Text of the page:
• SUMMARY
  • Techniques are described for directly visualizing the mood of a group of individuals. The group of individuals may be located in the same proximate location and may interact with a visualization control system through one or more physical input devices. For example, the techniques may be used to provide a current, real-time visualization of the current emotional mood or state of mind of a group of people, such as a people within a city, attendees of an event or any set of individuals.
  • In one example, a device comprises an interface to receive input from each of a plurality of individuals, wherein the input received from each of the individuals is indicative of an emotion of the individual from which the input was received. A processor executes software program code to generate a graphical display having a plurality of regions, each of the regions representing a different one of a plurality of emotions. As the input is received, the software program code outputs a set of indicators in each of the regions of the graphical display, each of the indicators representing a different one of the individuals who is experiencing the emotion associated with the region in which the indicator is displayed and is displayed with a color assigned to the emotion. The software program code animates the indicators to move the indicators within the regions and removes the indicators after a time duration to depict a current mood for the individuals.
  • In another example, a method comprises generating a graphical display having a plurality of regions, each of the regions representing a different one of a plurality of emotions. The method further comprises receiving input from each of a plurality of individuals. The input received from each of the individuals is indicative of an emotion of the individual from which the input was received. The method includes, as the input is received, outputting a set of indicators in each of the regions of the graphical display, wherein each of the indicators represents a different one of the individuals who is experiencing the emotion associated with the region in which the indicator is displayed and is displayed with a color assigned to the emotion, and animating the indicators to move the indicators within the regions and removing the indicators after a time duration to depict a current mood for the individuals.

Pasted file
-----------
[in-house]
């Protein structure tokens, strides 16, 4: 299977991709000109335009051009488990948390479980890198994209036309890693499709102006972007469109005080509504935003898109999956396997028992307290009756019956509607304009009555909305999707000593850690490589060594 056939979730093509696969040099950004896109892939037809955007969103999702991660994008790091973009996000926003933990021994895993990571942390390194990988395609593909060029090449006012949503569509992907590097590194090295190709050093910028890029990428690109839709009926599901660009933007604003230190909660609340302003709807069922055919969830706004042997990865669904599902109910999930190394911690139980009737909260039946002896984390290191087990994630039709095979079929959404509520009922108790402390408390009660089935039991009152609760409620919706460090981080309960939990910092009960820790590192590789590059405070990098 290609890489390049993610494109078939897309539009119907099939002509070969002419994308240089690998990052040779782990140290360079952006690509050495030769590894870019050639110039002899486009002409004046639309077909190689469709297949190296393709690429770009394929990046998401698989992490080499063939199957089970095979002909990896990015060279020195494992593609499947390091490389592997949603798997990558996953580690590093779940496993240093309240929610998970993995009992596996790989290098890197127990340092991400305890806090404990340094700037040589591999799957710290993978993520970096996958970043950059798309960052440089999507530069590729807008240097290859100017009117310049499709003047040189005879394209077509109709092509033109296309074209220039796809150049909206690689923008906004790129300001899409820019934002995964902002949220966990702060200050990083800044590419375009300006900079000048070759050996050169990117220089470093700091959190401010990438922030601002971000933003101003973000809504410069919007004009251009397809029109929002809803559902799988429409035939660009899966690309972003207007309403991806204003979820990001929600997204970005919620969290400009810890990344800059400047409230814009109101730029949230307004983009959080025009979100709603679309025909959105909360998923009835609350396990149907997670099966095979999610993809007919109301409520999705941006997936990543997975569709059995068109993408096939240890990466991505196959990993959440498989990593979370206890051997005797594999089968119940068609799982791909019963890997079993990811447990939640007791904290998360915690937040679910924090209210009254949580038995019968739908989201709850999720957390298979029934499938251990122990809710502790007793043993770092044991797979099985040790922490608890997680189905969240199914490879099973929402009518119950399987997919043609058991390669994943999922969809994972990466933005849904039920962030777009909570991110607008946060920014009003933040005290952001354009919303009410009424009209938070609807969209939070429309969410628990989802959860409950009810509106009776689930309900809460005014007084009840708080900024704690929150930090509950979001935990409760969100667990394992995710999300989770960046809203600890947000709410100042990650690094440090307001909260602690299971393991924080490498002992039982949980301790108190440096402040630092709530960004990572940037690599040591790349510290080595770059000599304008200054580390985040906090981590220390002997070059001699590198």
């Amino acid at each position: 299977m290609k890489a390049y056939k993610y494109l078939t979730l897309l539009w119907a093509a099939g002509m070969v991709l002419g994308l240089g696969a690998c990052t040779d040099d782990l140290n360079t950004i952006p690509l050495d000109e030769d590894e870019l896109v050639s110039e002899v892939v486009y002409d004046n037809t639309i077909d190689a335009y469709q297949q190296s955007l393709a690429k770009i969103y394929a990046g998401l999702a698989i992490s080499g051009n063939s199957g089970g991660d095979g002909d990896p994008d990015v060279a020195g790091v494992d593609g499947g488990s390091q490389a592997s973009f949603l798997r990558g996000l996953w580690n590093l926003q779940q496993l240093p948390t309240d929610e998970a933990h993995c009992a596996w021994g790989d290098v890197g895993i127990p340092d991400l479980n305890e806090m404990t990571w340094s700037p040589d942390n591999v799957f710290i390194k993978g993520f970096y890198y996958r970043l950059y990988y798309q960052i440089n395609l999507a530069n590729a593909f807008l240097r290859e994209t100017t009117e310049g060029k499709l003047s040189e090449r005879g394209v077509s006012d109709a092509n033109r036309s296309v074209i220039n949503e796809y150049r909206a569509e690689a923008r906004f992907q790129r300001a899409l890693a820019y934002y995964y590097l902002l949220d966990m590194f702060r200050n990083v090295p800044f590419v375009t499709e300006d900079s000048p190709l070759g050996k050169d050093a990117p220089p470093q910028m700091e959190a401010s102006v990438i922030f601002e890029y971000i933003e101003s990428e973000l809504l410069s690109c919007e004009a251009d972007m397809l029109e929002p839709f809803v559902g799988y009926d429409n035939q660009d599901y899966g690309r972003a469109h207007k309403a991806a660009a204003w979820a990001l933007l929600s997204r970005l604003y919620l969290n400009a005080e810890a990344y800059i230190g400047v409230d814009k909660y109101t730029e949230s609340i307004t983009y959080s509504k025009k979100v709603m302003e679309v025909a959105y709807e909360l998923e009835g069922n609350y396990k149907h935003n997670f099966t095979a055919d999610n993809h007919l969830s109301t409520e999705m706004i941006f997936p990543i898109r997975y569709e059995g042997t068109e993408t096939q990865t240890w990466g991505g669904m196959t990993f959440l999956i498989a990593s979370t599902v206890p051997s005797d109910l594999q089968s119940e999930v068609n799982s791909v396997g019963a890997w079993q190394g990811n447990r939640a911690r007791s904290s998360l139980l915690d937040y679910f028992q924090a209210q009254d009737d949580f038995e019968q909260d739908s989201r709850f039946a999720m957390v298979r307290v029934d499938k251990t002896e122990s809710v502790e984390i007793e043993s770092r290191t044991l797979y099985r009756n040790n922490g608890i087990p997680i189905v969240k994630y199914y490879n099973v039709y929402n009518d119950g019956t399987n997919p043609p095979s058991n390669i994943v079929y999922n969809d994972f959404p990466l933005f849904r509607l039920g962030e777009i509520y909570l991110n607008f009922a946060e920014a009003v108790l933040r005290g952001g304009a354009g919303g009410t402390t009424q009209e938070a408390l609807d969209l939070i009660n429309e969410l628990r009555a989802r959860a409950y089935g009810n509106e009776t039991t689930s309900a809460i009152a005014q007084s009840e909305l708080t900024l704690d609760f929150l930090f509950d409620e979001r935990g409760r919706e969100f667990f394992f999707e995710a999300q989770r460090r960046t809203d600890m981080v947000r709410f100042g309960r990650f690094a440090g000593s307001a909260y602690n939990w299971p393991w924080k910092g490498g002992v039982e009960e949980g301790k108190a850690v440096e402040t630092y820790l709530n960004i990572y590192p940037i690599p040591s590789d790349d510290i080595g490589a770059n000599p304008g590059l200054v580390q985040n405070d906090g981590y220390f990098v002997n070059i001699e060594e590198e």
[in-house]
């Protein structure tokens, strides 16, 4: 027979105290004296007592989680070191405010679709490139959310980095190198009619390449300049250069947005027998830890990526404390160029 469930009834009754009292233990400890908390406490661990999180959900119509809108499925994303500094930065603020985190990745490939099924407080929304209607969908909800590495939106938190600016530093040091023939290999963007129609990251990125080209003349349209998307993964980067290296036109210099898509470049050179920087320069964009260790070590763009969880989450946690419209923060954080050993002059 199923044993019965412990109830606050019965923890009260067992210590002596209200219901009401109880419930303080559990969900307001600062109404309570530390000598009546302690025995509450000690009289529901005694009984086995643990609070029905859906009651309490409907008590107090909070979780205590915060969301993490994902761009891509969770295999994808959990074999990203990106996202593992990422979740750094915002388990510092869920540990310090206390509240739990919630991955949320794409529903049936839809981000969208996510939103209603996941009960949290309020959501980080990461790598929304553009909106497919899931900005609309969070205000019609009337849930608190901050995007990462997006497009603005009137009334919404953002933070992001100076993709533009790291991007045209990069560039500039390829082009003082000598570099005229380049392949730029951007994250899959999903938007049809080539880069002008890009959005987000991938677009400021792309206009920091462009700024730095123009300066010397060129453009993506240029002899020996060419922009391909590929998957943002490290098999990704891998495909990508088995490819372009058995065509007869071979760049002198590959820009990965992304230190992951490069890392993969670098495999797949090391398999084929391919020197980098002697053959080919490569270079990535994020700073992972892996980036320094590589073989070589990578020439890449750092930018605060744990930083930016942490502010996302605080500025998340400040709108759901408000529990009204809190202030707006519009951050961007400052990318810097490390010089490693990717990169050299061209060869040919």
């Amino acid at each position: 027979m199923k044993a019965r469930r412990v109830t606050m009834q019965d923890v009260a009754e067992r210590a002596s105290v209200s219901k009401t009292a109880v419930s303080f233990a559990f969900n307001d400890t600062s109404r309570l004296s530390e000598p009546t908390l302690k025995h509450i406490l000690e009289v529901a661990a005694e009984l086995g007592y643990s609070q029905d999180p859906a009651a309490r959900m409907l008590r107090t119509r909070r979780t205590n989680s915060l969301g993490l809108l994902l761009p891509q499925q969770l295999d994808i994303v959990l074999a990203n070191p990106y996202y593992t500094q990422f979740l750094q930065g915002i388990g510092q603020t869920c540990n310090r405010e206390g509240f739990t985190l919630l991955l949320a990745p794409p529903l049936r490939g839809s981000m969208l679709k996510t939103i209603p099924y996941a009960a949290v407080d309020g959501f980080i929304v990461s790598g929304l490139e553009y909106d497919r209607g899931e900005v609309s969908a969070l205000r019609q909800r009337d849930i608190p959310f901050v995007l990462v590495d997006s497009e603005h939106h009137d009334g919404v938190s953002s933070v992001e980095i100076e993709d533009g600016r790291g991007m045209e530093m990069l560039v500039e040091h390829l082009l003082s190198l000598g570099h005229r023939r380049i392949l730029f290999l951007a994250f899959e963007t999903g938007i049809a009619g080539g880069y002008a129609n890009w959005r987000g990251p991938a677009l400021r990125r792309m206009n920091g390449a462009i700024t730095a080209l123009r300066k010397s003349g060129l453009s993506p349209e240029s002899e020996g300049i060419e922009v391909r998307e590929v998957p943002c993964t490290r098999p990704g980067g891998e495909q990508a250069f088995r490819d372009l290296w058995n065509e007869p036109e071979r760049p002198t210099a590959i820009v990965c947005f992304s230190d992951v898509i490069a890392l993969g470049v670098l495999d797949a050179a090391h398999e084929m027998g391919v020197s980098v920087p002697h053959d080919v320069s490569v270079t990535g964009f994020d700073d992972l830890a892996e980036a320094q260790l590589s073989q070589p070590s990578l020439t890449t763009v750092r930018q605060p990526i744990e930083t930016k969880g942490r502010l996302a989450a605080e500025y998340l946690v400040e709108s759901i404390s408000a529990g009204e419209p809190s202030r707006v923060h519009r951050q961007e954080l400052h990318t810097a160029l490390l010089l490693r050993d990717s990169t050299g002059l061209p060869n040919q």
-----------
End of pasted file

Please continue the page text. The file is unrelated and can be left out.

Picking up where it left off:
• In another example, a computer-readable storage medium storing software instructions to cause a programmable processor to generate a graphical display having a plurality of regions, each of the regions representing a different one of a plurality of emotions. The instructions further cause the processor to receive input from each of a plurality of individuals, wherein the input received from each of the individuals is indicative of an emotion of the individual from which the input was received and, as the input is received, output a set of indicators in each of the regions of the graphical display, wherein each of the indicators represents a different one of the individuals who is experiencing the emotion associated with the region in which the indicator is displayed and is displayed with a color assigned to the emotion. The instructions further cause the processor to animate the indicators to move the indicators within the regions and removing the indicators after a time duration to depict a current mood for the individuals.
  • The techniques may provide one or more advantages. For example, unlike conventional systems that visualize only individual moods, the techniques may be used to directly visualize a mood of individuals within a potentially large group of individuals in any specified location, area of interest or other setting. That is, the techniques provide for a visualization of each individual's mood in the context of the overall group of individuals. Moreover, the techniques need not to rely on natural language processing and result in a much more directed and accurate visualization of the mood of the group. In addition, the visualization techniques make use of characteristics, such as color and animation, in a way that depicts rapid information with respect to the relative number of individuals that are experiencing each different mood.
  • The details of one or more aspects of this disclosure are set forth in the accompanying drawings and the description below. Other features, objects, and advantages of the disclosure will be apparent from the description and drawings, and from the claims.
  • BRIEF DESCRIPTION OF THE DRAWINGS
  • FIG. 1 illustrates an example computing environment in which a plurality of individuals interacts with sensors to provide input indicative of their moods.
  • FIG. 2A illustrates an example graphical display generated by the visualization control system of FIG. 1 to provide a visualization of the current and changing mood of a group of individuals.